In the world of modern game reviews, having just over two weeks to play and judge any one title can feel like a lifetime compared to the few days we often get.
And yet, when that game is Animal Crossing: New Horizons, the 15 days I’ve put into it seem like almost nothing. When I first started playing, I worried it’d be hard to form a proper opinion of this latest chapter of Nintendo’s social sim series by the time the review embargo was up. Now, I’m certain that I can’t.
Instead, my plan is to come back in a month (or so) to finalize this review once I’ve actually seen more of the big promised features and had some of my concerns assuaged (or not). So, for now, let’s have a more casual chat about how things have gone for me so far—and why I’m hopeful, yet a little frustrated, for how this latest Animal Crossing is looking in the long run.
Making the Switch
My first exposure to Animal Crossing came thanks to North America’s first experience with the series: 2002’s enhanced GameCube port of the original Japan-only N64 game Doubutsu no Mori. I’d come to Nintendo’s console late, and Animal Crossing was one of the few titles I’d end up really digging into on the system.
It was 2005’s Animal Crossing: Wild World on the Nintendo DS that shifted how I saw the franchise. Having my little village portable and playable anywhere became a big deal for me, and seven years later, Animal Crossing: New Leaf on 3DS cemented my belief that the series was better suited to handhelds.
Animal Crossing: New Horizons, however, has made me realize that I’ve missed having the option to run around my town and interact with my animal neighbors on a bigger screen. As many times as I’ve praised the Switch’s hybrid nature, I have to do so again here. Sometimes, I find myself wanting to just pick up my Switch, get comfortable somewhere, and jump in on its embedded screen. Other times, I want to have New Horizon big and beautiful on my television, especially when my twins are excited to sit with me and watch cartoon mama run around doing silly things. My heart still sees Animal Crossing as a handheld experience, but it’s also a console game at the same time—and no longer having to make a hard choice between those two playstyles has markedly increased my enjoyment with the game.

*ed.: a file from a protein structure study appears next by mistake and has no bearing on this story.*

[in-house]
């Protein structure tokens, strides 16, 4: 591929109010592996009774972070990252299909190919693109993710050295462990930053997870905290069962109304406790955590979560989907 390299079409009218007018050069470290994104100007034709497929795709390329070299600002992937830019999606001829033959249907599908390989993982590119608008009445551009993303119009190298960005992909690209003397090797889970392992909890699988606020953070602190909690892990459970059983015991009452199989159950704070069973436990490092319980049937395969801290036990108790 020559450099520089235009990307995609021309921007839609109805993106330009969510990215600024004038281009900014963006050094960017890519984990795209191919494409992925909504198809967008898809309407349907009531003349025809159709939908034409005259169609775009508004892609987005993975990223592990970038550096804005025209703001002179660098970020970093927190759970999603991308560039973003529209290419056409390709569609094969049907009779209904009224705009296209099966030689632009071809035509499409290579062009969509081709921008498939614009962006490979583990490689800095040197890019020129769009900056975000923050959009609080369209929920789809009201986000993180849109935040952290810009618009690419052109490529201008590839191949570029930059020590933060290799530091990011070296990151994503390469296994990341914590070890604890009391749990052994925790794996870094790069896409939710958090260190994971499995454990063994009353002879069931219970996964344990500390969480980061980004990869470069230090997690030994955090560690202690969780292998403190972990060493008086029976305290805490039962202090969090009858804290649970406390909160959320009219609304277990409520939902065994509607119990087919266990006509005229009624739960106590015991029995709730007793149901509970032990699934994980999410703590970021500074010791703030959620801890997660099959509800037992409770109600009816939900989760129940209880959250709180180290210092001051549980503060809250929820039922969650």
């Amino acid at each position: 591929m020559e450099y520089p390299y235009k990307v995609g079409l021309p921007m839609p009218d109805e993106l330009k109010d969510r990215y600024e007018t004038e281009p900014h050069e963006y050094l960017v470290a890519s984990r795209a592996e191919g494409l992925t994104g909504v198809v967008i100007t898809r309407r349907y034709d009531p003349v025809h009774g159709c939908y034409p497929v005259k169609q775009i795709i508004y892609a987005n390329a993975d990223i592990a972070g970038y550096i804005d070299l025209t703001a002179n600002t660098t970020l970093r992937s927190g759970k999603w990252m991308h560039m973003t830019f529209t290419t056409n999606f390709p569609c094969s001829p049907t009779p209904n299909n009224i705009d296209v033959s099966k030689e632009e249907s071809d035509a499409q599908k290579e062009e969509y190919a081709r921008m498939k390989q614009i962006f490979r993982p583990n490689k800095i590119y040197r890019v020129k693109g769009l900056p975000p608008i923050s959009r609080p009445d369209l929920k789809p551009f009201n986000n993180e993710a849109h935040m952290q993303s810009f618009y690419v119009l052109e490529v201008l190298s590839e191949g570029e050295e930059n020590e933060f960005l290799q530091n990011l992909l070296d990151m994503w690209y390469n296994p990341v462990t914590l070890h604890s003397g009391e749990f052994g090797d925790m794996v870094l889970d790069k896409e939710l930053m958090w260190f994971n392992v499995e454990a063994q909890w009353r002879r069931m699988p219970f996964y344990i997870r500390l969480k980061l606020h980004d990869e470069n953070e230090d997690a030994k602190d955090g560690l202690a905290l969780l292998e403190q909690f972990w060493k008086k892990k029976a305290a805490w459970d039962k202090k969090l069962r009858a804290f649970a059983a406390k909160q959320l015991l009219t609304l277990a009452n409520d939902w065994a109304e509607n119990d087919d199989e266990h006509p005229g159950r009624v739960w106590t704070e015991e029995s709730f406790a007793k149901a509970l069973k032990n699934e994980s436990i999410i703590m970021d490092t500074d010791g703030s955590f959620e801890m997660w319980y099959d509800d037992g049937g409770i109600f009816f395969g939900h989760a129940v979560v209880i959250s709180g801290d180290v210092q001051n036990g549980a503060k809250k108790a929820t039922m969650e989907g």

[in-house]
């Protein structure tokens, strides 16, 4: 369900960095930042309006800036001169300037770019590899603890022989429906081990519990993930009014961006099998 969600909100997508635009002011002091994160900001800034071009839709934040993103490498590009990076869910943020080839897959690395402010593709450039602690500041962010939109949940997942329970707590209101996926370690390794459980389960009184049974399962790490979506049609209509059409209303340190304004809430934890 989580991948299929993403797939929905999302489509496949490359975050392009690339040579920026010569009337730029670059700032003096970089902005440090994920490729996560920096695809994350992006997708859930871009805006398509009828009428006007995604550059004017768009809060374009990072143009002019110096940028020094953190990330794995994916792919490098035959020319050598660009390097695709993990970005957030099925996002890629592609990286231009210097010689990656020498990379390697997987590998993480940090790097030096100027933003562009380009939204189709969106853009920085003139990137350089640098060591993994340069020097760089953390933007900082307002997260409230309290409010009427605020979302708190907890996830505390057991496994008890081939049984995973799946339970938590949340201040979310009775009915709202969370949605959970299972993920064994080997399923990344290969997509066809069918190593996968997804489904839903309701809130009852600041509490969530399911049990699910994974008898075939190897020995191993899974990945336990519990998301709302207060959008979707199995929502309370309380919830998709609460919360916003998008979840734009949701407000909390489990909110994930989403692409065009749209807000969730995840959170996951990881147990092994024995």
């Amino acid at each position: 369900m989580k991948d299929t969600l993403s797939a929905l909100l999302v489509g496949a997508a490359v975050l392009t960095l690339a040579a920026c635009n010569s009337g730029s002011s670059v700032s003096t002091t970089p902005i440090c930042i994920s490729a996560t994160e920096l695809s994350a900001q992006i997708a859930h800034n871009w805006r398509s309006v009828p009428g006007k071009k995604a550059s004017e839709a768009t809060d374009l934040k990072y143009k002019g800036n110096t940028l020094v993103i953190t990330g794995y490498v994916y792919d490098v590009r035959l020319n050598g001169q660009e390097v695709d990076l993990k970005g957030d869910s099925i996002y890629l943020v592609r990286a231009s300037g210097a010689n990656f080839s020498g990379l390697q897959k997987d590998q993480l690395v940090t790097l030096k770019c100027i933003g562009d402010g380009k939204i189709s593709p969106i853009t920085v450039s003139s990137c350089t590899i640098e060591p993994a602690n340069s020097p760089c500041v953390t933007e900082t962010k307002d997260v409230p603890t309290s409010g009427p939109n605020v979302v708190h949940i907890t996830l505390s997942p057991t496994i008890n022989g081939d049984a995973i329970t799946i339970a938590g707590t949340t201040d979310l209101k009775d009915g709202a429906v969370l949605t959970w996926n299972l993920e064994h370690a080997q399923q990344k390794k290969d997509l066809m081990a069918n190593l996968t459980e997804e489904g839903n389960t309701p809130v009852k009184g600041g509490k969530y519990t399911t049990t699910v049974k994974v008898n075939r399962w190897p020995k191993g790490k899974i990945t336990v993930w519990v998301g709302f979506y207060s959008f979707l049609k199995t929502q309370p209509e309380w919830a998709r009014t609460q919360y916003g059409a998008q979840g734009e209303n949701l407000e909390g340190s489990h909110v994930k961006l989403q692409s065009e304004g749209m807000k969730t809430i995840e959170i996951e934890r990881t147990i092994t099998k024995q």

Filling the potholes
What else has improved my time with Animal Crossing: New Horizons is the obvious amount of work Nintendo has put into a host of quality-of-life improvements both big and small. And, let’s be honest: Some of these are things the series has desperately needed for years.
A perfect example of this comes from an anecdote born out of sheer frustration. A few days into playing, I hit a rock with my shovel, and a bug jumped out. Desperate to catch it, I began mashing the right directional button to cycle through my tools, because I figured that would be quicker than bringing up my inventory and locating my net amongst all the junk I was carrying. Before I could fumble through everything I had on me, though, the bug was gone.
I was furious that Nintendo still hadn’t given us a pop-up radial menu for selecting tools, which would be the most no-brainer thing it could have done in 2020. And then, literally five minutes later, I unlocked one.
A shockingly modern way to select your current tool in New Horizons isn’t the only sign that the dev team was willing to get rid of some of the out-of-date ideas that have been junking up the Animal Crossing series. You know the excitement over finding out we were getting a whopping four additional slots to our personal inventories? It can be expanded beyond that. Now, when you’ve found the daily money rock, the Bells it drops automatically go into your money pool, not your pockets. Your house as a whole now offers a decent amount of storage without needing any specific furniture in it, though items like dressers and mirrors do provide other benefits (such as the really slick new clothing and accessories interface). Oh, and remember how you had 10 mailbox slots in New Leaf? Now you have 300.